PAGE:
The Oil Crisis
By Mahbubul Karim (Sohel)
March 17, 2004
Whether we like it or not, oil plays a large role in economic up and down swings around the world. The feasible applications of alternative energy seem to be still far away from achieving any noticeable dent in energy market. Now that the oil price has hit the 14-year high, many heads have begun rolling.
Twice a year oil and gas evaluation consultants provide a composite price forecast for crude oil. In more likelihood than not, these forecasts resemble astrologer’s horoscope predictions, like the entertaining crystal ball. In the last 30 years, the volatile energy market had shown wild behavior in the face of wars, natural disasters, political instability, terrorism and other man made follies. Price is indeed relative to demand, however, when we add vices of men into this simple economic model, convoluted picture arises. OPEC boasts biggest control on world’s largest provable reserves, and from time to time, tinkering of oil productions by OPEC causes price fluctuations.
Seven years ago, a prominent geologist, Dr. Colin Campbell published a book, titled “The Coming Oil Crisis”. Dr. Campbell has a distinguished career in the oil industry, worked as a consultant to the International Energy Agency based in France. Though his book was published in 1997 with no mention on recent developments of tar sands and heavy oil in Canada and Venezuela, still the book provides a striking imagery for the last three decades’ volatile and increasingly unpredictable price of crude oil.
Dr. Campbell also published an article, “End of Cheap Oil” for the Scientific American’s March 1998 issue. In his book and article Dr. Campbell painstakingly showed that the distribution of global oil reserves is finite. This is a known fact for the engineers, geologists, geophysicists and anyone working in the energy industry, but this issue never gets much attention that it deserves in the wider public arena. Even the financial analysts play safe in muting down the very finiteness of global oil reserves to their clients, the world traders.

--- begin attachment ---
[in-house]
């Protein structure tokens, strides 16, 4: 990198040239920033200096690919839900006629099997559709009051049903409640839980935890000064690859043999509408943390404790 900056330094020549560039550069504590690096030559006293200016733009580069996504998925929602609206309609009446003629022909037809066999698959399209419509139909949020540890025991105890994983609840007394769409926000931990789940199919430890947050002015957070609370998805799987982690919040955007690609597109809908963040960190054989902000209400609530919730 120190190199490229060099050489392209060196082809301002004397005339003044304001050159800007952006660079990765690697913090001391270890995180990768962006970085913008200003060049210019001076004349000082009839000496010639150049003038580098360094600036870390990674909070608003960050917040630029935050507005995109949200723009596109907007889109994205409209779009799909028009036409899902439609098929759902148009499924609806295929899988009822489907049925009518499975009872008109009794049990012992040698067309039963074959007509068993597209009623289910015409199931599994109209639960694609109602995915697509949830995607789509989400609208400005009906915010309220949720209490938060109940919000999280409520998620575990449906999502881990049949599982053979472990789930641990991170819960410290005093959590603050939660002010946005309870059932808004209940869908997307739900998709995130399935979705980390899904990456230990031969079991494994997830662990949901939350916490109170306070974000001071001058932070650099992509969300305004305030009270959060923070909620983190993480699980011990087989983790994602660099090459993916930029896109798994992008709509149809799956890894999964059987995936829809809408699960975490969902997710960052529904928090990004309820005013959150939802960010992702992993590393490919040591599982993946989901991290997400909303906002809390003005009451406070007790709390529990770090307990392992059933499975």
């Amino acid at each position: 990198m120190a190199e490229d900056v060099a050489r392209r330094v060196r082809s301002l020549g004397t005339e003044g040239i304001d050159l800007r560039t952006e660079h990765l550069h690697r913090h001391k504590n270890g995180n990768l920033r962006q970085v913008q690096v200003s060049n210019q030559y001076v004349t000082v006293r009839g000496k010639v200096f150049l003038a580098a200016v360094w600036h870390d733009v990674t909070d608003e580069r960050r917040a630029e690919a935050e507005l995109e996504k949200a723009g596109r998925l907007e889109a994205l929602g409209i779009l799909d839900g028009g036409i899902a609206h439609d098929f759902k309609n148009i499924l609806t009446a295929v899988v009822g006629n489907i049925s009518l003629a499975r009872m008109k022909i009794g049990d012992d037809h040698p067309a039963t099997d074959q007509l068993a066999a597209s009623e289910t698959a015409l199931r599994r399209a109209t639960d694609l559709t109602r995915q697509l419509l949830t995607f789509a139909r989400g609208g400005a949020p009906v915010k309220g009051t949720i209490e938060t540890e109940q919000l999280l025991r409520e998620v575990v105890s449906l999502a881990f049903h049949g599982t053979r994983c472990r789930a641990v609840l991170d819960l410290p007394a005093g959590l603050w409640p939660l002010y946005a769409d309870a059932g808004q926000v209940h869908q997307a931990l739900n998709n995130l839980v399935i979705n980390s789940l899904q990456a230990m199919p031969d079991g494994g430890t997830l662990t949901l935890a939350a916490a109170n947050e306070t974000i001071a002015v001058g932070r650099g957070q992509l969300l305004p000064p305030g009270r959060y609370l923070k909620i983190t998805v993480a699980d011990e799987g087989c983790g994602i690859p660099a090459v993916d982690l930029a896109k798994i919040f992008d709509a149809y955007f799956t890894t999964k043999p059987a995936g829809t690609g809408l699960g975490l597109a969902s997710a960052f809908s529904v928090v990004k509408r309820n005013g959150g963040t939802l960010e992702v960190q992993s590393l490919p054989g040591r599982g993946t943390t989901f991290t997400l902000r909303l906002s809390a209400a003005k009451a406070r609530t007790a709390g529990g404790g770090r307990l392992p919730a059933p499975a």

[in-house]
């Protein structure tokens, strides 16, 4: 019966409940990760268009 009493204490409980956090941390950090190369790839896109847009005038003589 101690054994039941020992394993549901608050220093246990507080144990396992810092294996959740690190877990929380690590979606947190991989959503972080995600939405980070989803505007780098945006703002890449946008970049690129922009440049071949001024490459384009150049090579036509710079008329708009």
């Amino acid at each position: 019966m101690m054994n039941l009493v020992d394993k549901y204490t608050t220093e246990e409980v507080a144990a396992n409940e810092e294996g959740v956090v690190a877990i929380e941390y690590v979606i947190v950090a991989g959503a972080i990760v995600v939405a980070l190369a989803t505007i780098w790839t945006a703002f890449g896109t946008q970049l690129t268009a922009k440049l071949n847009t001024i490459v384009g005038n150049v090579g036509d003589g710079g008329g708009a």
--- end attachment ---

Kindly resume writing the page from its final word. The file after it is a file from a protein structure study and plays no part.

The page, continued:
Dr. Campbell also gives a timely warning, that “a peaking of oil production is imminent and there will be a rapid decline and a profound situation of demand exceeding supply.”
For his analysis, Dr. Campbell used a mathematical procedure, Fractal Analysis in analyzing and processing conventional reserves predictions and production decline curves that the engineers regularly use for the reservoir and production analysis. There are uncertainties involve in all predictive methods, this is the reason Dr. Campbell provided three scenarios, “a base case, a middle case and a high case providing a range of peaking of world oil production supplanted between 2005 and 2013 and declining thereafter.”
There are 131 illustrations in Dr. Campbell’s book that contains “significant tables and graphs on the reserves and depletion rates of global oil reserves.” In one plot Dr. Campbell showed that world oil production as far back as 1930 was at 3,724,000 barrels per day, climbing to a “maximum prediction of 66,725,000 in 2001 and declining at 3.25% thereafter.”
In his Scientific American article Dr. Campbell raised question on six OPEC members’ “suspiciously and cumulatively adding 300 billion barrels of oil to the official tallies despite no major discovery of new fields in their respective countries.”
Just imagine what would happen to our world if suddenly there is a sharp decline of oil supply, “provable” but undeveloped oil and gas reserves turn out to be murky Enron like shams, there would be unimaginable economic wrecks, millions and millions of layoffs, rampant bankruptcies filed by the giant energy and other related companies would be abundant, stalled transportation systems, endless lines for the scarce oil in gas pumping stations, and there would be chaos, eventual starvations, violent crimes, riots and wars among the nations and political rivals fighting for the remaining but diminishing leftover of the lucrative energy pie.
Is this too pessimistic scenario for our world? Has this ruined your luncheon or dinner appetite? Perhaps heavy oil and tar sands will provide a few extra years with the possibility of heavy degradation of environment since heavy oil is not like the sweet Texas crude, its sulfur content is high, and when the energy crunch time arises, nothing will be left unturned. All the sacred environmental and ecological refuge for the birds, fish, polar bears, concerns for human health and longevity, the arctic, and panoramic sea costs, will be thumped and new drilling sites will surely appear.
But the end of fossil fuel’s reign is approaching fast. Unless alternative energy speeds up in energy race, that appetite-ruining end is a frightening possibility.
1. Dr. Colin Campbell, “The Coming Oil Crisis”, Petro-Consultants, SA, 1997.
2. "Oil Prices Push Past $38 a Barrel", Yahoo News, March 17, 2004.
Mahbubul Karim (Sohel) is a freelance writer. His email address is: email@example.com.